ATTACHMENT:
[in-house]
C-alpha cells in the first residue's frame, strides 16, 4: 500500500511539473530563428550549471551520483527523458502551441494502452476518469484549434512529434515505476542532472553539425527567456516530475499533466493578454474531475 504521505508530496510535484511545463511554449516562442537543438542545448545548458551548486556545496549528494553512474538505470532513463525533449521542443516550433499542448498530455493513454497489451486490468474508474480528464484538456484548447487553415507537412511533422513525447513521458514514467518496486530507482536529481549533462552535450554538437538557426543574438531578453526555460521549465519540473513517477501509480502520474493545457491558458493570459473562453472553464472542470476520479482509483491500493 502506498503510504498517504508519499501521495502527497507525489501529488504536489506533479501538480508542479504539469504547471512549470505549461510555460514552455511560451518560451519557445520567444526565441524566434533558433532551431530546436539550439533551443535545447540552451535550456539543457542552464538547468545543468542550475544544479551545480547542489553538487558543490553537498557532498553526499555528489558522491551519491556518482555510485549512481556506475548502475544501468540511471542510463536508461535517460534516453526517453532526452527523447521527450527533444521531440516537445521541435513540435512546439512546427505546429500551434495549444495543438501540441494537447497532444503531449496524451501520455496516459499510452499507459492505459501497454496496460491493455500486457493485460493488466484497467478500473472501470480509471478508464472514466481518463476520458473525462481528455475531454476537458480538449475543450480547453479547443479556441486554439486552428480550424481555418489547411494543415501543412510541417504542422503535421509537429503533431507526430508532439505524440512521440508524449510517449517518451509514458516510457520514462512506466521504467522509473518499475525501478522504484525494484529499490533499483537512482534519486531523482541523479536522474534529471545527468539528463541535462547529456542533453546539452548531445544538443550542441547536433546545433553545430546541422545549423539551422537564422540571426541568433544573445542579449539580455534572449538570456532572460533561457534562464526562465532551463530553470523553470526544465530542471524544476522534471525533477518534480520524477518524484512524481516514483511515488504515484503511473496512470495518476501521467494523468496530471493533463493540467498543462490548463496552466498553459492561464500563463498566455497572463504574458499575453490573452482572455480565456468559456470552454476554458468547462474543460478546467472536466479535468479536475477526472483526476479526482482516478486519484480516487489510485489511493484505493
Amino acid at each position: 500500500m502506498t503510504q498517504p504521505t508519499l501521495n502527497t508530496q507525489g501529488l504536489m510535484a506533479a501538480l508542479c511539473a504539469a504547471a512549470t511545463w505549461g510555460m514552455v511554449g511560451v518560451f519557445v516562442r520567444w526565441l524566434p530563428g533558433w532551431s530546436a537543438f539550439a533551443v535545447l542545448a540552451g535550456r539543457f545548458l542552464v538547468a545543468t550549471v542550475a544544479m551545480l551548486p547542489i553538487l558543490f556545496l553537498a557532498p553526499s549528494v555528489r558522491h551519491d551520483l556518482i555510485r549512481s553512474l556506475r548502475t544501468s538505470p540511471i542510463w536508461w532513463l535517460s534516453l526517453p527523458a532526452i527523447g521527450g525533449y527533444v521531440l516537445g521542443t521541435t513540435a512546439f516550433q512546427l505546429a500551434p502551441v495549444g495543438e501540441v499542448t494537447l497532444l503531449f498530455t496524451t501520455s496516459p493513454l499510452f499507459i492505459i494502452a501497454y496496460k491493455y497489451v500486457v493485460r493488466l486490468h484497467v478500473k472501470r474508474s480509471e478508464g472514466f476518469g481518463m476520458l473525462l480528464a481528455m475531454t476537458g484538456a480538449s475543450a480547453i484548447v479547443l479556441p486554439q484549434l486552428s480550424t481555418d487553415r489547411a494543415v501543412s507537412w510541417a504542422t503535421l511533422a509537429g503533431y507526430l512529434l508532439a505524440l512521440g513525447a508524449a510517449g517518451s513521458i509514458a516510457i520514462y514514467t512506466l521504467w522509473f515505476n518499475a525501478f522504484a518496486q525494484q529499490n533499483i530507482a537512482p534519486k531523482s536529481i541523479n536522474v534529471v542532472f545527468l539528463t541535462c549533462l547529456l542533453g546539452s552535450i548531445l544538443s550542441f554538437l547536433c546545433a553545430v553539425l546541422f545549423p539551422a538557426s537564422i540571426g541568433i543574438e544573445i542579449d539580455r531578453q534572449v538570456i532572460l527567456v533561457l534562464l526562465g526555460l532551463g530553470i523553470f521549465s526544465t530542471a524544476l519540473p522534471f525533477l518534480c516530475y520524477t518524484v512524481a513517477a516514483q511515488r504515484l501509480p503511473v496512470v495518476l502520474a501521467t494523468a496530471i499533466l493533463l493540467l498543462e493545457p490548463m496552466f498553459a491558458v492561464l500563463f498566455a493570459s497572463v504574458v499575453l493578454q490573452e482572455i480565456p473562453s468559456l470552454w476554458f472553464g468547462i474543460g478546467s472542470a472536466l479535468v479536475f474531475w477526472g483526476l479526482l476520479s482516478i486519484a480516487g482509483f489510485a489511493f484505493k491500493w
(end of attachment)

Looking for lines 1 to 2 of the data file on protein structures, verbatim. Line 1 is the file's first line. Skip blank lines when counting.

[in-house]
C-alpha cells in the first residue's frame, strides 16, 4: 500500500511539473530563428550549471551520483527523458502551441494502452476518469484549434512529434515505476542532472553539425527567456516530475499533466493578454474531475 504521505508530496510535484511545463511554449516562442537543438542545448545548458551548486556545496549528494553512474538505470532513463525533449521542443516550433499542448498530455493513454497489451486490468474508474480528464484538456484548447487553415507537412511533422513525447513521458514514467518496486530507482536529481549533462552535450554538437538557426543574438531578453526555460521549465519540473513517477501509480502520474493545457491558458493570459473562453472553464472542470476520479482509483491500493 502506498503510504498517504508519499501521495502527497507525489501529488504536489506533479501538480508542479504539469504547471512549470505549461510555460514552455511560451518560451519557445520567444526565441524566434533558433532551431530546436539550439533551443535545447540552451535550456539543457542552464538547468545543468542550475544544479551545480547542489553538487558543490553537498557532498553526499555528489558522491551519491556518482555510485549512481556506475548502475544501468540511471542510463536508461535517460534516453526517453532526452527523447521527450527533444521531440516537445521541435513540435512546439512546427505546429500551434495549444495543438501540441494537447497532444503531449496524451501520455496516459499510452499507459492505459501497454496496460491493455500486457493485460493488466484497467478500473472501470480509471478508464472514466481518463476520458473525462481528455475531454476537458480538449475543450480547453479547443479556441486554439486552428480550424481555418489547411494543415501543412510541417504542422503535421509537429503533431507526430508532439505524440512521440508524449510517449517518451509514458516510457520514462512506466521504467522509473518499475525501478522504484525494484529499490533499483537512482534519486531523482541523479536522474534529471545527468539528463541535462547529456542533453546539452548531445544538443550542441547536433546545433553545430546541422545549423539551422537564422540571426541568433544573445542579449539580455534572449538570456532572460533561457534562464526562465532551463530553470523553470526544465530542471524544476522534471525533477518534480520524477518524484512524481516514483511515488504515484503511473496512470495518476501521467494523468496530471493533463493540467498543462490548463496552466498553459492561464500563463498566455497572463504574458499575453490573452482572455480565456468559456470552454476554458468547462474543460478546467472536466479535468479536475477526472483526476479526482482516478486519484480516487489510485489511493484505493